Can Dogs Recognize Their Own Bark?

0 Stories
0 Votes

Introduction

The jury is eternally out on dogs understanding their own barks, but you can bet if the dog along the road goes into woofing overdrive, your pooch will be at the window wondering why. Dogs are smooth operators and have learned to understand our language very well. English, Spanish, or French is a walk in the park for our smart pups, who are always interested in what we have to say. 

Assuming their bark means nothing creates an image of a mindless mutt, but all animals appear to have a language of their own, with birds chirping, wolves howling, and cats meowing.

Introduction of Can Dogs Recognize Their Own Bark?

Signs a Dog Recognizes a Bark

We can’t ask our pooches if their bark has a special meaning to them, but it is evident a dog can bark for different reasons. When a stranger knocks on the door, your German shepherd might bark an alert, and if that same stranger comes through the window in the middle of the night, your dog is in guard mode and will low growl with a threatening stance. 

Frenzy barking is when a pup goes ballistic at a dog that walks past their fence. It reminds us of a neighbor’s wee Terrier mix that clearly thinks they are a Mastiff and cuts loose on any size dog that dares to stroll by. Hearing the manic bark, the mutt cruising down the street takes offense and tries to put the little squirt in their place. It’s all on as the neighbor’s pup jumps up at the fence, barking wildly.

Fear barking happens when you are preparing your pooch's medicine from the vet. As you walk toward your Bichon Frise, they woof knowing they are about to get those yucky ear-drops for a minor infection. You’ll see this style of yap with a rescue dog that has been mistreated. If you approach them in the wrong way, it can seem aggressive, but the bark is saying “stay away I’m scared.” It’s easy to see why, as they cower in the corner, shaking when you get too close.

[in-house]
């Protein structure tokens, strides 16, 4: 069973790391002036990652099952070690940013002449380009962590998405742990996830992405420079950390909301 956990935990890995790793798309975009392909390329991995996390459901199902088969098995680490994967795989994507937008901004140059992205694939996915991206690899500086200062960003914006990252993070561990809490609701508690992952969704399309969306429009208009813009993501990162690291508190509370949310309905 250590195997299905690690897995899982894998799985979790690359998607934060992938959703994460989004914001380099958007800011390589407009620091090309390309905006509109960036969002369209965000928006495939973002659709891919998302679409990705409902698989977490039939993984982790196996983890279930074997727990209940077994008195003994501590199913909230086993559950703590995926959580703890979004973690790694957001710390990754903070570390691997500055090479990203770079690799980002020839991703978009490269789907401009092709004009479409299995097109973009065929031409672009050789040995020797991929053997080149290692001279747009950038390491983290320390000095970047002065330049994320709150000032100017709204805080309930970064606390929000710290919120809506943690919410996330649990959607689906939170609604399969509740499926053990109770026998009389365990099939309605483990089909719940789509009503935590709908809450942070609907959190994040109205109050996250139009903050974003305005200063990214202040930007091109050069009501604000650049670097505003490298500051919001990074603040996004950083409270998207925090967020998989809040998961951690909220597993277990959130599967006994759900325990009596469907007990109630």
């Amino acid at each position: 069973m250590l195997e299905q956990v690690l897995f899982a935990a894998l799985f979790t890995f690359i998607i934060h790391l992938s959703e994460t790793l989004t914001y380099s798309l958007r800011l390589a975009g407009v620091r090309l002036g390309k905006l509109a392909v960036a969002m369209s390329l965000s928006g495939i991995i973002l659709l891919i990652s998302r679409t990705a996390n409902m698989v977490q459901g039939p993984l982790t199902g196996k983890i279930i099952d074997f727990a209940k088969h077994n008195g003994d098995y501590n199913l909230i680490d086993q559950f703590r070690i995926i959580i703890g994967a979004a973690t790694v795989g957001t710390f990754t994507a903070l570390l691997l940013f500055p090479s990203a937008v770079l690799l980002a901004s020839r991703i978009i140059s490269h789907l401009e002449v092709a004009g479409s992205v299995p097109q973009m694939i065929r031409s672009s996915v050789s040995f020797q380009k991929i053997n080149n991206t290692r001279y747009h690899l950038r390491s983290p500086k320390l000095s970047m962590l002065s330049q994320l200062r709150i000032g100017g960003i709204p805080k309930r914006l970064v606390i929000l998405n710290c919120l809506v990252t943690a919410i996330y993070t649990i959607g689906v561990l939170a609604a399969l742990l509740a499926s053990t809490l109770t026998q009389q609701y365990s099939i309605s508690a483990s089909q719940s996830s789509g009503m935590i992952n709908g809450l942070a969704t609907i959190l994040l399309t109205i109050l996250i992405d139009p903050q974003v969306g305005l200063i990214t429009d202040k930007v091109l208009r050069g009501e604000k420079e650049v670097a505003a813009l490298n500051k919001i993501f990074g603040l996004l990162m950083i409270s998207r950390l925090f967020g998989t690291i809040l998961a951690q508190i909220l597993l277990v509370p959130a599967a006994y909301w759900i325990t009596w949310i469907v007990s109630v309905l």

Ever left your home and heard your fur-baby barking up a storm? You’d swear they are calling you to come back as they stare out the window, looking sad. This barking plays on the heart-strings as you feel guilty for leaving your pup alone

When a dog stands on something nasty they’ll yelp in pain, and if they keep barking in a high-pitched tone, you know it might be a trip to the vet. It can also happen at the dog park when a dog threatens your pooch.

If a dog wants to play with you, they “ruff” and play-bow at the same time.  It’s a way to get your attention that is cute and polite.

When you share your life with woofers, you get to know how and why they bark. It’s a communication that helps us understand what they feel. It might be arrogant to assume a dog couldn’t recognize their own bark. 

Body Language

Signs a pooch can tell the sound of their barks are:
  • Growling
  • Barking
  • Guarding
  • Shaking
  • Cowering
  • Jumping up
  • Play bowing

Other Signs

More signs a dog can recognize their own bark include:
  • Reacting to it appropriately
  • Ignoring recordings of themselves

The History of Barking Dogs

History of Can Dogs Recognize Their Own Bark?

Many moons ago, a beast that today is symbolized spiritually had a dinner date with a two-legged species nick-named Homo sapiens. Wolves fed off man's leftovers and it must have been a mouth-watering treat, as soon after they formed a friendship.

Sounds like a fairy-tale, but something did happen in the past that saw man and wolf together, stalking the big players in the wilderness. Dogs were soon created and carried the instincts of the wolf. Their senses were elevated and supremely better than ours. Dogs were a prodigy of the wolf and human influence.

So, who taught dogs to bark when a wolf is the howling king? Did someone once train them to do it or did evolution make them unique? Wild dogs yip and howl, but you won’t hear that bassy bark.